By Tim Poole
As the sports betting calendar edges closer to total decimation, and retail properties face indefinite closures, all eyes are turning to what verticals can replace these traditional sources of gaming revenue.
In theory, online casino should thrive, while online poker could receive an unexpected boost. Anything mobile should see tremendous growth and virtual sports may benefit from the current situation, too.
But there exists an already-booming vertical which stands to gain even further from bettors being confined to their own homes: esports wagering.
As Quentin Martin, CEO of esports betting site Luckbox, explains: "While the esports calendar has also been affected, it’s much more resilient in this situation because matches can be played online, without players needing to be in the same place.
"And, while having fans live in an arena generates a great atmosphere, it doesn’t make too much difference to the hundreds of thousands of fans watching via live stream."
Here, the digital nature of the vertical has never been more advantageous.
Those who promised esports would overtake traditional sports eventually, including Parimatch CEO Sergey Portnov in an interview with Gambling Insider last year, have received an unexpectedly tangible boost to their claims.
For Luckbox, there are hard numbers to back up the most recent rise in esports interest.
Martin says: "So far, the early indications are that esports betting volumes will increase – we’ve seen a 54% increase in new player registrations in the past week – since it was announced the English Premier League would be postponed.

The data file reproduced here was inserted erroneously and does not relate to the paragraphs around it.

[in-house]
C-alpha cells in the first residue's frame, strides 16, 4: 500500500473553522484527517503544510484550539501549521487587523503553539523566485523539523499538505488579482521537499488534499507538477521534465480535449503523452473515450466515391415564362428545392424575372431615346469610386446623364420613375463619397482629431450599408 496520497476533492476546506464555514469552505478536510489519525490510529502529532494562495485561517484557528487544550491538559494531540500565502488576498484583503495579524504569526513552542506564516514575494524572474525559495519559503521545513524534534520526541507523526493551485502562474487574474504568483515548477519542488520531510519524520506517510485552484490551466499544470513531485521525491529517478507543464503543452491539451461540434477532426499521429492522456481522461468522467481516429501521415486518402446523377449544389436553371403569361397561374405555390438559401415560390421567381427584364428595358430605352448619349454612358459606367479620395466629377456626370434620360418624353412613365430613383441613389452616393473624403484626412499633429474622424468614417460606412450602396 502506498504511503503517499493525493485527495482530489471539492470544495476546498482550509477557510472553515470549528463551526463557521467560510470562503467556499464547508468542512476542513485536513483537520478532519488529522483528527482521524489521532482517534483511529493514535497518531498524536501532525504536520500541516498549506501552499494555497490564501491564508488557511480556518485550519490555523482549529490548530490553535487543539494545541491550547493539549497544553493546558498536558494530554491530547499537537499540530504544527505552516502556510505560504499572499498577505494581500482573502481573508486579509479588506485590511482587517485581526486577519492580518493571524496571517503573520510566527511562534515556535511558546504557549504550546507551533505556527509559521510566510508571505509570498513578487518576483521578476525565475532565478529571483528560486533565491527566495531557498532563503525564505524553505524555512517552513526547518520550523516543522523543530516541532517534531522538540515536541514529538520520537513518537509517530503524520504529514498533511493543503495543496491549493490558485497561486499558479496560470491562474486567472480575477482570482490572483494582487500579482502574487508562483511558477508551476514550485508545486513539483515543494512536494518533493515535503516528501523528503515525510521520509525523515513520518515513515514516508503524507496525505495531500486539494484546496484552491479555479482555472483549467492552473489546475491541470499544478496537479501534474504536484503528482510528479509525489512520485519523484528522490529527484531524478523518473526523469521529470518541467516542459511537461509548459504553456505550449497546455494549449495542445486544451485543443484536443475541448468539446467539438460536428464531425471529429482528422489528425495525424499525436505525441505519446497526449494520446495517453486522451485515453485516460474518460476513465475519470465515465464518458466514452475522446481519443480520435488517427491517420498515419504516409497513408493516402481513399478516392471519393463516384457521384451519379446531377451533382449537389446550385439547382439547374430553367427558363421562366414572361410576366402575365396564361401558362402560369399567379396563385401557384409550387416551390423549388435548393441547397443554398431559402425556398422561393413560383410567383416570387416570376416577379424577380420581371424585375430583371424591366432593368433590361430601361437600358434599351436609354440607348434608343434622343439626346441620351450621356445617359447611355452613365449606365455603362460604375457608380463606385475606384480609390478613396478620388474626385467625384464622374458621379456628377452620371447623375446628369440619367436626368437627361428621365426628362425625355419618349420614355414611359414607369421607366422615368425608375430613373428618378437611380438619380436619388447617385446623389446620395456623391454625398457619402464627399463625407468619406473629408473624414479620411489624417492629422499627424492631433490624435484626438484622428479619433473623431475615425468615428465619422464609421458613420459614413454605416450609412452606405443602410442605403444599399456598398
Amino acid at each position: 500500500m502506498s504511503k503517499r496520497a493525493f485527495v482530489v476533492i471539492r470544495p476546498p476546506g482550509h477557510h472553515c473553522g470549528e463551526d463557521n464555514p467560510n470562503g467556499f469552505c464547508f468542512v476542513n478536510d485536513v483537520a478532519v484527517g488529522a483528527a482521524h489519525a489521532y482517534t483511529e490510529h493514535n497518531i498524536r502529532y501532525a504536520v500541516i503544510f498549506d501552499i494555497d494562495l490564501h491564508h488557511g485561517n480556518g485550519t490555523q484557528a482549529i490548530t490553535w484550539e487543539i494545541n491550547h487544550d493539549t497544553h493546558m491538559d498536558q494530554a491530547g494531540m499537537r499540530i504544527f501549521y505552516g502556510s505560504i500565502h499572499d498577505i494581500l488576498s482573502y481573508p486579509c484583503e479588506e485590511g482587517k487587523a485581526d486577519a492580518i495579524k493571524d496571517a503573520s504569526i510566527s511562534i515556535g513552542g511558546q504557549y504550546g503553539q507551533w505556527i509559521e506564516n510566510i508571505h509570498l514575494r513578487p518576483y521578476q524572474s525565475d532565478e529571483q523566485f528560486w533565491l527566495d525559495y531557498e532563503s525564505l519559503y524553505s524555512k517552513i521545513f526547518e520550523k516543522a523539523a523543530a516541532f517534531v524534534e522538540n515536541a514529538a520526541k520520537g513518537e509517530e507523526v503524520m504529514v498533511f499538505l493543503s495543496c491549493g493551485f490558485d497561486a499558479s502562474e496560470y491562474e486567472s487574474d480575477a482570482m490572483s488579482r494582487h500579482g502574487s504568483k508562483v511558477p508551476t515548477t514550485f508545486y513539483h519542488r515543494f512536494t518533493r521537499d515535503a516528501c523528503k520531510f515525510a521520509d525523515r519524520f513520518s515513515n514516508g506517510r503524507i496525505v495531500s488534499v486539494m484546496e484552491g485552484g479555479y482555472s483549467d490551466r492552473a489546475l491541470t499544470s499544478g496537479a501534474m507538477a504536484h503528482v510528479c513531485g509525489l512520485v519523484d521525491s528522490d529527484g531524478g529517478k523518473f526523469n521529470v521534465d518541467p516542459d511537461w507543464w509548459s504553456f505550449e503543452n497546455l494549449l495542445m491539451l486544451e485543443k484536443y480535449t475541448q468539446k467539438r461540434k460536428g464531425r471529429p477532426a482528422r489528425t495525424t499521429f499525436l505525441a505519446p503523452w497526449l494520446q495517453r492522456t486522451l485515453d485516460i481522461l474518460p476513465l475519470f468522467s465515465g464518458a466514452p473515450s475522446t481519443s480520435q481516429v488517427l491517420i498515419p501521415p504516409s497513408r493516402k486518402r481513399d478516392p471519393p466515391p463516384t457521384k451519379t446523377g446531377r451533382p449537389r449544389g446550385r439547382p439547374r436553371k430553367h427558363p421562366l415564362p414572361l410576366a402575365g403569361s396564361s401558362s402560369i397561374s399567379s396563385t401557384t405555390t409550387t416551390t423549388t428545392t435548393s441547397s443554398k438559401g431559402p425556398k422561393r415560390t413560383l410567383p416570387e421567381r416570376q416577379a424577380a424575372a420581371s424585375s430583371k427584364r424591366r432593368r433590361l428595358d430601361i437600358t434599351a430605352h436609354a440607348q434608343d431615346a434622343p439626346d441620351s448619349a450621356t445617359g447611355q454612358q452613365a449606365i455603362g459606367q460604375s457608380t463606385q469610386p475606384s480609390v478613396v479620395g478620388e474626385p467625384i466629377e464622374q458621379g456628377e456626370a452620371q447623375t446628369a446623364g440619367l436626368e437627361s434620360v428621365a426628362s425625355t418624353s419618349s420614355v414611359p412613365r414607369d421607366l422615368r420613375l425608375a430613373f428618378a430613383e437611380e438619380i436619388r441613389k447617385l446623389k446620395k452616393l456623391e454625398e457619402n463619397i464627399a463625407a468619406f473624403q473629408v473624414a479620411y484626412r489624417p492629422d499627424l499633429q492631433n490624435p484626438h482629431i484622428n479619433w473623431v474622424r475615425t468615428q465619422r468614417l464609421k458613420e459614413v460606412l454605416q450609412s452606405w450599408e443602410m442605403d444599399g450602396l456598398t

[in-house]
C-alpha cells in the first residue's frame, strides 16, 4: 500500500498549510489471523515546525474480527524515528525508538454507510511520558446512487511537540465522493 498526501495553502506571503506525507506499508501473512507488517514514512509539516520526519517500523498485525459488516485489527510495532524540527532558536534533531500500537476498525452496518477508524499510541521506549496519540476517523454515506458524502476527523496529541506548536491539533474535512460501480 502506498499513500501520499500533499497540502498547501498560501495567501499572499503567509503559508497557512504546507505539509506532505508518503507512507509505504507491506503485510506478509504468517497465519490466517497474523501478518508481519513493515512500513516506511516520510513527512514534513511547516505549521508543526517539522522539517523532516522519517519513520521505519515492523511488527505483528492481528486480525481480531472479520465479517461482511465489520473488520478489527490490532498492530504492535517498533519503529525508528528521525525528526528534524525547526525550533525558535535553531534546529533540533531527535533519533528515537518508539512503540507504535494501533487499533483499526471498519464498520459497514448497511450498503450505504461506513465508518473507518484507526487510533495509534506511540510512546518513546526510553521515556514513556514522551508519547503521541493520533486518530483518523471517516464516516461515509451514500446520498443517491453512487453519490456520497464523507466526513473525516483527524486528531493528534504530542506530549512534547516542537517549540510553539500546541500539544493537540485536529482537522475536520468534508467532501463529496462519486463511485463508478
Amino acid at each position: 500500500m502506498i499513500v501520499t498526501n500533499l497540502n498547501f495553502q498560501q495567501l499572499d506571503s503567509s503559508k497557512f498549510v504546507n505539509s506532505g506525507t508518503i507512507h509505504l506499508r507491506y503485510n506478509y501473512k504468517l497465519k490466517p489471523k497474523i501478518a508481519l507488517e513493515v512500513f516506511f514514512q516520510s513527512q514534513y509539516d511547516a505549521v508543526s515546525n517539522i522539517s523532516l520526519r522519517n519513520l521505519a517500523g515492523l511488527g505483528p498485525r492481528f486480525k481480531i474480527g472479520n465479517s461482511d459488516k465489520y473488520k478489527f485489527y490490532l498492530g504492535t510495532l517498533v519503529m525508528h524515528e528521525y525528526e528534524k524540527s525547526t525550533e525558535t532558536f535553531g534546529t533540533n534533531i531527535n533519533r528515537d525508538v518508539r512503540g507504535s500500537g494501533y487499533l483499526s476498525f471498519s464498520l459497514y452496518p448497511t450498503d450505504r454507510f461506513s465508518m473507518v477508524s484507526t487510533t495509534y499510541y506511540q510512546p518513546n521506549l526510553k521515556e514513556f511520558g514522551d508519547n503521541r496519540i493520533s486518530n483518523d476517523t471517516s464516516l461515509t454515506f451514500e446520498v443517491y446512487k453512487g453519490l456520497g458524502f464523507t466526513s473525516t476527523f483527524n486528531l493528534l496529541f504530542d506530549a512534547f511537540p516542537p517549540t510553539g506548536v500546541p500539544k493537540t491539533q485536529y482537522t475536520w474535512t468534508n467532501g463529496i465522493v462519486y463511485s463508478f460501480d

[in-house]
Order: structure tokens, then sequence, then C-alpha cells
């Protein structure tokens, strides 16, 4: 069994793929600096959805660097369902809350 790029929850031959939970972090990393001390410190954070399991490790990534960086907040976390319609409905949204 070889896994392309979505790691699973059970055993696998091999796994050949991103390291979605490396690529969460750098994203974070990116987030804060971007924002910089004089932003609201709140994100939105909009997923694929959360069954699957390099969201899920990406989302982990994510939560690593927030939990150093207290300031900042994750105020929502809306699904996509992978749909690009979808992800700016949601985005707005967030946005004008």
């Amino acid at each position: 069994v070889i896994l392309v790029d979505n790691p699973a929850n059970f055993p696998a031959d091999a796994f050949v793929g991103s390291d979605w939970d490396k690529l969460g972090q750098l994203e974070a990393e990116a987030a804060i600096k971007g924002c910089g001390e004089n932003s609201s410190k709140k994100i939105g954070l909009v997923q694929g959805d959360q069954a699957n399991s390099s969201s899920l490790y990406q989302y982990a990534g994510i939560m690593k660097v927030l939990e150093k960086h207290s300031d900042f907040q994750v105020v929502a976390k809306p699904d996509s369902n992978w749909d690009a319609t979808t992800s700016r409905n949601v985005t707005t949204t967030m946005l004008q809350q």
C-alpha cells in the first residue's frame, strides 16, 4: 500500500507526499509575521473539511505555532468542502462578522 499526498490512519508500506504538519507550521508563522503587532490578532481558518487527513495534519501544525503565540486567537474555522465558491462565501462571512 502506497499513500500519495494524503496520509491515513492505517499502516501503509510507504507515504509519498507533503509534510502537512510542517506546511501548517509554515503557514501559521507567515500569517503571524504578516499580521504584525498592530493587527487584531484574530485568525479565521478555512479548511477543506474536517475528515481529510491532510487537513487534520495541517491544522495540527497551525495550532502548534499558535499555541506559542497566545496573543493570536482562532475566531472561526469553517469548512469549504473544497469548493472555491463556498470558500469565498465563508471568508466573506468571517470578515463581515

"It figures that players who enjoy sports betting are more inclined to give esports a try, with little else to bet on.
"Many sports fans are self-isolating or in lockdown and esports is pretty much the only show in town at the moment."
For sports fans, there will certainly be a direct correlation.
If esports brands and operators are tactical enough, they could attract a wide audience of football fans to simply bet on games of FIFA instead: same teams, same players, just with some actual matches still being played.
On the esports calendar, competitions such as ESL Pro League Season 11 (CS:GO) will simply switch to an online-only format rather than being postponed or cancelled, while CS:GO has broken the 1,000,000 mark for concurrent players for the first time in its 20-year history.
For both esports gamers, viewers and bettors, then, it is business as usual.
But for sports fans, there’s a viable alternative to sitting bored and simply waiting for the sporting calendar to resume.